An international study published in the journal Nature found that people who live, or have lived, in cities experience higher stress levels than those from non-urban settings.

Jens C. Pruessner is the director of the McGill Centre for Studies in Aging and an associate professor in psychology, psychiatry, neurology and neurosurgery. He co-wrote the study, which was conducted with researchers from the University of Heidelberg in Germany.

“The overall finding was that subjects react strongly to a standardized stress test if they grew up in a city or live in a city,” he said.

The study defined non-urban settings as areas with less than 10,000 inhabitants.

In the study, participants in Germany wrote a standardized test that required them to perform mental tasks while receiving social feedback.

During the test, Pruessner said participants between 18 and 55 years old did mental arithmetic under time constraints and were told they were performing poorly compared to others.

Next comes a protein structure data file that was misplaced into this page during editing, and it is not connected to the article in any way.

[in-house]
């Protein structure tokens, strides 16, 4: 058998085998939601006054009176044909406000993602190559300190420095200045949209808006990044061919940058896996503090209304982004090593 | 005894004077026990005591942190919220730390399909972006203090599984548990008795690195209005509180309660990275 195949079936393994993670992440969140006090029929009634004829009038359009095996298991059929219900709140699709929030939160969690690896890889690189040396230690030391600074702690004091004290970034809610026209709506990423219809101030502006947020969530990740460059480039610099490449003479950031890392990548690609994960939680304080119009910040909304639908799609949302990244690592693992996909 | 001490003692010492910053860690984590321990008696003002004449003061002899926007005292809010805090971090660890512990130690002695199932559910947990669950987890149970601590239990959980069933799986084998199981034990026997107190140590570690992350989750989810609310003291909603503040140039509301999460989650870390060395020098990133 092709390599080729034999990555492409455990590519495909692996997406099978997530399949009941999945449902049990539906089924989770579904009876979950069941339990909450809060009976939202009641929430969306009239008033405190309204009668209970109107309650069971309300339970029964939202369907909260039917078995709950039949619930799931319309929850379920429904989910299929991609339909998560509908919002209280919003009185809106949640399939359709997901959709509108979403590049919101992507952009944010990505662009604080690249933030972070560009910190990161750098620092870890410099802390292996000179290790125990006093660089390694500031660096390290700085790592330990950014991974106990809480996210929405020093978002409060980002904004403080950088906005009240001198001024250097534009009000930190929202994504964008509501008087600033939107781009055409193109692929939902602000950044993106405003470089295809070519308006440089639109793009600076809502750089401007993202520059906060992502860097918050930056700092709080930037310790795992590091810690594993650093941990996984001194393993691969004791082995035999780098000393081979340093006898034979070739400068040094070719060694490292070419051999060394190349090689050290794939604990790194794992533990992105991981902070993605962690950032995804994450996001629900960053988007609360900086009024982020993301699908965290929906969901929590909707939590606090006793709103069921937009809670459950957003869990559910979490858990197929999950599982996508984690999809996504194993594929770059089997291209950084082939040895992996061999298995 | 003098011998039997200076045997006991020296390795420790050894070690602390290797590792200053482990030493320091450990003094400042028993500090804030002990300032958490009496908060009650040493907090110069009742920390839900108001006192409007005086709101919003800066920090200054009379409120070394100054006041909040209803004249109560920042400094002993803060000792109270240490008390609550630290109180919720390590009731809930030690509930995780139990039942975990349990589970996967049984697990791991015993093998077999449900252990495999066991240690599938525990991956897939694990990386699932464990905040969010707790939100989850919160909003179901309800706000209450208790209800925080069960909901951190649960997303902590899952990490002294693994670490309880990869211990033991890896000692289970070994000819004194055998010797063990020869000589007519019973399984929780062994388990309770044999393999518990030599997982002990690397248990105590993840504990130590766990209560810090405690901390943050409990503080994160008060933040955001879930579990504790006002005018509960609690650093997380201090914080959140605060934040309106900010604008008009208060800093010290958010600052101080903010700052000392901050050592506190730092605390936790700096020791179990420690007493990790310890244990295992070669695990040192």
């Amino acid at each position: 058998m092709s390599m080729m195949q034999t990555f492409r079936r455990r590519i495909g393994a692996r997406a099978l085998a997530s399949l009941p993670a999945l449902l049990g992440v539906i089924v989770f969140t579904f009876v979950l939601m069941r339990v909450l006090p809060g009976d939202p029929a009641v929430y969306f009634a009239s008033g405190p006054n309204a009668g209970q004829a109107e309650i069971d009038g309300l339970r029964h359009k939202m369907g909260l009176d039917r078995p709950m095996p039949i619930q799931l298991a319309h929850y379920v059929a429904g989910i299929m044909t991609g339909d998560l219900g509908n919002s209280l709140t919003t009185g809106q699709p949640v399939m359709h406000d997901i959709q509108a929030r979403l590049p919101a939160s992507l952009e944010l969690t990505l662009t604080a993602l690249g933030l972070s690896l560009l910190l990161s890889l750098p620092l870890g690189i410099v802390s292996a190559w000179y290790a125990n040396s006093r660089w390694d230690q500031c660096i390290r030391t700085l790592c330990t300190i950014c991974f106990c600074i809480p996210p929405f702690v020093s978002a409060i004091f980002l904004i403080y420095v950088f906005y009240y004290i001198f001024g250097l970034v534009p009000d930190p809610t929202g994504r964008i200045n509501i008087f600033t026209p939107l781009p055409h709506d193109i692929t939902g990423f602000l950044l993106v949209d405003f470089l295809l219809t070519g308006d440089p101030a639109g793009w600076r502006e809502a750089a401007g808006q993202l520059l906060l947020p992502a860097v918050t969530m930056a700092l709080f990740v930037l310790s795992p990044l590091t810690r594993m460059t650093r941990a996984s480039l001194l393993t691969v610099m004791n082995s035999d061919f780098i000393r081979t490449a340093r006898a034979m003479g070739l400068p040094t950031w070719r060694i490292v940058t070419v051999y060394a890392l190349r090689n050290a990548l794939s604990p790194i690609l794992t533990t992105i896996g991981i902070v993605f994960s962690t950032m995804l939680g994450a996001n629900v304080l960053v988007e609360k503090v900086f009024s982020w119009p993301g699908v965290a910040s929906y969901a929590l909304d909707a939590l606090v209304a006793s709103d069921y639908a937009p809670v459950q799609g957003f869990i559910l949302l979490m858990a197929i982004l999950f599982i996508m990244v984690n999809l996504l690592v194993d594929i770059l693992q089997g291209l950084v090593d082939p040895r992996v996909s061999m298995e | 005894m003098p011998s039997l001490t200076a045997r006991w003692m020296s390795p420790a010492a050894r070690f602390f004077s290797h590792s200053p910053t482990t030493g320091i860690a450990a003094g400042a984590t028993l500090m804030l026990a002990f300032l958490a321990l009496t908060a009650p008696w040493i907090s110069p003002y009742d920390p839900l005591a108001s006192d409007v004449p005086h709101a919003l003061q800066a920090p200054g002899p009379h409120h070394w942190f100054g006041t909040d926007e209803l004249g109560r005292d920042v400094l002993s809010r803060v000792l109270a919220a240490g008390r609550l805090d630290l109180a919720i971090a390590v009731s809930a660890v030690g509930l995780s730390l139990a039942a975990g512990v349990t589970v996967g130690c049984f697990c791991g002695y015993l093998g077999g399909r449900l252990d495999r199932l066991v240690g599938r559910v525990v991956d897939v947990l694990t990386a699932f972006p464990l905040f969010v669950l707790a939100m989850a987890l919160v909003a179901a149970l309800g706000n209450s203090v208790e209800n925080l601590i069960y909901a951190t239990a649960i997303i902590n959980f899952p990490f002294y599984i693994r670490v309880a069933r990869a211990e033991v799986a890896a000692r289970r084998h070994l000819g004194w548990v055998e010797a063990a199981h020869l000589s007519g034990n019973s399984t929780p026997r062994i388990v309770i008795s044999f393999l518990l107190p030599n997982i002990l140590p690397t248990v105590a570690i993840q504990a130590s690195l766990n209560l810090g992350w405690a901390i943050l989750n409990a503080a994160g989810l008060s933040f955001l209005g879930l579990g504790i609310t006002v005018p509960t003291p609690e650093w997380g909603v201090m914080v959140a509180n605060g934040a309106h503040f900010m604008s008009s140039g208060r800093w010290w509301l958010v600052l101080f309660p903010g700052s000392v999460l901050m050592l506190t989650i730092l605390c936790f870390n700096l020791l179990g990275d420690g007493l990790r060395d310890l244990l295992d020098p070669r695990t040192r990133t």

Using MRI imaging, researchers found those who lived in an urban setting for the first 15 years of life.

“The critical development period is the first 15 years of your life. How much big city life you endured is related systematically to your stress level. If after the critical period in a city you moved to the country … there would still be that effect.

“Typically a big city lies with a more anonymous lifestyle, where you don’t interact with each of the people intimately,” Pruessner said. “If you grew up in a village, obviously the social net is different.”

While some might consider Queen’s to be a small, close-knit environment, Queen’s has over 20,000 undergraduate students, with more than 100,000 people in Kingston as a whole.